"The current OIE standards have been helpful in guiding countries with their risk mitigation efforts," Veneman said. "But we are continually learning about this disease and the science is advancing. Many countries with and without BSE have taken new steps to control and prevent it. All this places the international community in a much better position today to develop a practical, risk-based approach to addressing safety issues that impact trade. Countries knowing they will be treated consistently and fairly will have greater incentive to conduct appropriate levels of surveillance and reporting of BSE as well as to demonstrate transparency with their trading partners."
She added, "It is vital that we pursue this course so that there is consistency among trading partners and assurance to consumers around the world that their food supply is safe."
USDA Permitting Process
Hunters can immediately begin bringing wild ruminant meat products intended for their personal use into the United States, but will need a "Veterinary Services Special Permit for the Importation of Hunter-Harvested Wild Ruminant Meat," along with one of the following: a valid Canadian export certificate for game meat, or a copy of a valid hunting license or a valid hunting tag. The permit can be downloaded from http://www.aphis.usda.gov/lpa/issues/bse/bse.html or obtained by calling the APHIS National Center for Import and Export at (301) 734-3277.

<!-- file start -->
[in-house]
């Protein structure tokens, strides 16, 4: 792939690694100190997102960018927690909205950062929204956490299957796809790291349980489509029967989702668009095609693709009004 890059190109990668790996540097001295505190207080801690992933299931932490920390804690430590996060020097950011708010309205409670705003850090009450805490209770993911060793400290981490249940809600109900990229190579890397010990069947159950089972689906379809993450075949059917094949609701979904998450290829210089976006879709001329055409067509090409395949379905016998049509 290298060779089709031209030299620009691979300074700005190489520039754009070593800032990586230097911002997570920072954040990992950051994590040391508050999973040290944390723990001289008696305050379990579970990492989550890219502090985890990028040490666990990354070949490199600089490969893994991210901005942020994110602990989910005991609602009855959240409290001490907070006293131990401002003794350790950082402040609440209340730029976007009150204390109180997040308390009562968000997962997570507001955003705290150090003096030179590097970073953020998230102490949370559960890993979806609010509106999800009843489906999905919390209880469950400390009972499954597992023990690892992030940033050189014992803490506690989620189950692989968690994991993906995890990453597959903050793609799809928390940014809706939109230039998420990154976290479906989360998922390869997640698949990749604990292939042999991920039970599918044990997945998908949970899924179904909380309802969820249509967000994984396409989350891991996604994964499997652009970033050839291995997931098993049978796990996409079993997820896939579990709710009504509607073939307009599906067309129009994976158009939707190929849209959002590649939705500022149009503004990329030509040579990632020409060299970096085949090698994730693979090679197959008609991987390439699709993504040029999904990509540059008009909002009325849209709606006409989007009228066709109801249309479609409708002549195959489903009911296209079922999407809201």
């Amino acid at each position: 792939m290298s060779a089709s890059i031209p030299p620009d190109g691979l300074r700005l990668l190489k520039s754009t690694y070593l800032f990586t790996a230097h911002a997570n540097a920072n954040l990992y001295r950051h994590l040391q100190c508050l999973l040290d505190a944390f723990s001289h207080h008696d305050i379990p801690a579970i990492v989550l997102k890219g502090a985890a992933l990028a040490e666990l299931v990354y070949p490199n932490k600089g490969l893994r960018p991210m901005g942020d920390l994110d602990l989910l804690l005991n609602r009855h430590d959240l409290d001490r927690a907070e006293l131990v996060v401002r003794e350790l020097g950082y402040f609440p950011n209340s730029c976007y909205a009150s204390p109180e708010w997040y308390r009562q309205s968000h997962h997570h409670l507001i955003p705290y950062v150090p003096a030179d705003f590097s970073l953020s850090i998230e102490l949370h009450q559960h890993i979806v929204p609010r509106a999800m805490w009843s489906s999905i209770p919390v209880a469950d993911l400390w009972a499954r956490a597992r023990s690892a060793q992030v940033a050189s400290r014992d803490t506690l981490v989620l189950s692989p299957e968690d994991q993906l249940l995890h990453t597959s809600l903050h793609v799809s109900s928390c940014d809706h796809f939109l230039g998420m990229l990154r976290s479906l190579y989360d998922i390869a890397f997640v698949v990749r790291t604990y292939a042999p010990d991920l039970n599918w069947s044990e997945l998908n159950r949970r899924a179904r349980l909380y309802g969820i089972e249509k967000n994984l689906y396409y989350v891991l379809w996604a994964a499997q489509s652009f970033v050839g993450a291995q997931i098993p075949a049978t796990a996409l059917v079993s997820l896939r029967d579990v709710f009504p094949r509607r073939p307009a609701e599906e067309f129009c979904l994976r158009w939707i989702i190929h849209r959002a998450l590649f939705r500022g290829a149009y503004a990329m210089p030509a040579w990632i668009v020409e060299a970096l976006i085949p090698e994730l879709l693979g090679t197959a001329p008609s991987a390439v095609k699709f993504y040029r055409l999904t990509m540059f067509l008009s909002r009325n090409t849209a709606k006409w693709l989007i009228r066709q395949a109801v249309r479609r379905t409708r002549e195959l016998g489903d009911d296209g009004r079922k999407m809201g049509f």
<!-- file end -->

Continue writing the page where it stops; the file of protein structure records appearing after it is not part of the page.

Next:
Certain other previously banned ruminant meat products may be imported with a "United States Veterinary Permit for Importation and Transportation of Controlled Material." The application can be completed on line at http://www.aphis.usda.gov/vs/import_export.htm or can be downloaded from http://www.aphis.usda.gov/vs/ncie , or can be obtained by calling (301) 734-3277.
Veneman said that a rulemaking process would begin immediately for the importation of live ruminants and ruminant products.
U.S. Steps to Prevent BSE
The United States remains diligent in its BSE surveillance and prevention efforts. A risk assessment conducted by Harvard University in 2001 showed the risk of BSE occurring in the United States as extremely low. The report also determined that early protection systems put into place by the USDA and the Department of Health and Human Services (HHS) have been largely responsible for keeping BSE out of the United States and would prevent it from spreading if it ever did enter the country.
Prevention steps include an active surveillance program, which tests the highest risk animals. USDA more than tripled its testing in FY 2002, and its testing rates are significantly higher than the standards set by the OIE. Under the international standard, a BSE-free country like the United States would be required to test only 433 head of cattle per year. The USDA is now testing 46 times that amount, and to date, no evidence of BSE has been found in the United States.